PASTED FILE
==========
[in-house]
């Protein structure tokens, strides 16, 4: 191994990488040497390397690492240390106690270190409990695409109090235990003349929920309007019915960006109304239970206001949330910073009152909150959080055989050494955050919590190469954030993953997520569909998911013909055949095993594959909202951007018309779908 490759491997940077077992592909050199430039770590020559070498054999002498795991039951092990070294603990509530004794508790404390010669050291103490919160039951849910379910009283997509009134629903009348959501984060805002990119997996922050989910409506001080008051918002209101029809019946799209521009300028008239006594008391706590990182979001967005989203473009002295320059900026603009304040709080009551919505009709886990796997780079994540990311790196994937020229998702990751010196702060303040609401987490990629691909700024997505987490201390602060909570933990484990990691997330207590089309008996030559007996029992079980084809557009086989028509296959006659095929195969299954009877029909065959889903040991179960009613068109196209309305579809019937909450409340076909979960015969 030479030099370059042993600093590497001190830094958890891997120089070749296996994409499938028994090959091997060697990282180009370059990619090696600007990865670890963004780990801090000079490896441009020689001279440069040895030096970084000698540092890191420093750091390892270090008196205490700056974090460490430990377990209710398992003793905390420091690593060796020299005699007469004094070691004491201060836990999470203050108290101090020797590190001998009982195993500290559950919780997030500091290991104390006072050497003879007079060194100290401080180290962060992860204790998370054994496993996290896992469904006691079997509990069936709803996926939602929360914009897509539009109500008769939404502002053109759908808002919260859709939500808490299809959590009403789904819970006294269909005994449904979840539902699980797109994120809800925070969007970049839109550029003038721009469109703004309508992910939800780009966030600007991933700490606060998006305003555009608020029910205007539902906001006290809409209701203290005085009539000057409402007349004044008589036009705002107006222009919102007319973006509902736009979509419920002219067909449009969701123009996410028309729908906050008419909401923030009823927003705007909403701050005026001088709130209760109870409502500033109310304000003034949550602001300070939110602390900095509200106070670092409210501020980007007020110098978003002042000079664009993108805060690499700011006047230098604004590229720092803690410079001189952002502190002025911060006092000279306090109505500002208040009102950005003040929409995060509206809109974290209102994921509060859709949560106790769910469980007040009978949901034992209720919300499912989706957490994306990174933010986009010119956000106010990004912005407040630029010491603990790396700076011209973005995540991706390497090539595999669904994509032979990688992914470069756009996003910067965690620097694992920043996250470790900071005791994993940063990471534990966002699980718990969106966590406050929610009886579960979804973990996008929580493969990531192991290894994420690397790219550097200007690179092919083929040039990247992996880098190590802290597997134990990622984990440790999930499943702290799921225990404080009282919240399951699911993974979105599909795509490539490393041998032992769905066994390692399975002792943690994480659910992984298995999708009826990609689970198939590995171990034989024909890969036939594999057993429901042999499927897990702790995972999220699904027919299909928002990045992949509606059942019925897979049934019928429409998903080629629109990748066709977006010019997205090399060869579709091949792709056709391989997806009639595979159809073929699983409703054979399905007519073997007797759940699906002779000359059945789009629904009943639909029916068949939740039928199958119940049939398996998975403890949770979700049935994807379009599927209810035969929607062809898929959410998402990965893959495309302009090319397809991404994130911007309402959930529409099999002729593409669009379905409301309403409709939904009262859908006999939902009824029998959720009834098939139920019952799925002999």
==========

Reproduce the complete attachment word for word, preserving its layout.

[in-house]
């Protein structure tokens, strides 16, 4: 191994990488040497390397690492240390106690270190409990695409109090235990003349929920309007019915960006109304239970206001949330910073009152909150959080055989050494955050919590190469954030993953997520569909998911013909055949095993594959909202951007018309779908 490759491997940077077992592909050199430039770590020559070498054999002498795991039951092990070294603990509530004794508790404390010669050291103490919160039951849910379910009283997509009134629903009348959501984060805002990119997996922050989910409506001080008051918002209101029809019946799209521009300028008239006594008391706590990182979001967005989203473009002295320059900026603009304040709080009551919505009709886990796997780079994540990311790196994937020229998702990751010196702060303040609401987490990629691909700024997505987490201390602060909570933990484990990691997330207590089309008996030559007996029992079980084809557009086989028509296959006659095929195969299954009877029909065959889903040991179960009613068109196209309305579809019937909450409340076909979960015969 030479030099370059042993600093590497001190830094958890891997120089070749296996994409499938028994090959091997060697990282180009370059990619090696600007990865670890963004780990801090000079490896441009020689001279440069040895030096970084000698540092890191420093750091390892270090008196205490700056974090460490430990377990209710398992003793905390420091690593060796020299005699007469004094070691004491201060836990999470203050108290101090020797590190001998009982195993500290559950919780997030500091290991104390006072050497003879007079060194100290401080180290962060992860204790998370054994496993996290896992469904006691079997509990069936709803996926939602929360914009897509539009109500008769939404502002053109759908808002919260859709939500808490299809959590009403789904819970006294269909005994449904979840539902699980797109994120809800925070969007970049839109550029003038721009469109703004309508992910939800780009966030600007991933700490606060998006305003555009608020029910205007539902906001006290809409209701203290005085009539000057409402007349004044008589036009705002107006222009919102007319973006509902736009979509419920002219067909449009969701123009996410028309729908906050008419909401923030009823927003705007909403701050005026001088709130209760109870409502500033109310304000003034949550602001300070939110602390900095509200106070670092409210501020980007007020110098978003002042000079664009993108805060690499700011006047230098604004590229720092803690410079001189952002502190002025911060006092000279306090109505500002208040009102950005003040929409995060509206809109974290209102994921509060859709949560106790769910469980007040009978949901034992209720919300499912989706957490994306990174933010986009010119956000106010990004912005407040630029010491603990790396700076011209973005995540991706390497090539595999669904994509032979990688992914470069756009996003910067965690620097694992920043996250470790900071005791994993940063990471534990966002699980718990969106966590406050929610009886579960979804973990996008929580493969990531192991290894994420690397790219550097200007690179092919083929040039990247992996880098190590802290597997134990990622984990440790999930499943702290799921225990404080009282919240399951699911993974979105599909795509490539490393041998032992769905066994390692399975002792943690994480659910992984298995999708009826990609689970198939590995171990034989024909890969036939594999057993429901042999499927897990702790995972999220699904027919299909928002990045992949509606059942019925897979049934019928429409998903080629629109990748066709977006010019997205090399060869579709091949792709056709391989997806009639595979159809073929699983409703054979399905007519073997007797759940699906002779000359059945789009629904009943639909029916068949939740039928199958119940049939398996998975403890949770979700049935994807379009599927209810035969929607062809898929959410998402990965893959495309302009090319397809991404994130911007309402959930529409099999002729593409669009379905409301309403409709939904009262859908006999939902009824029998959720009834098939139920019952799925002999």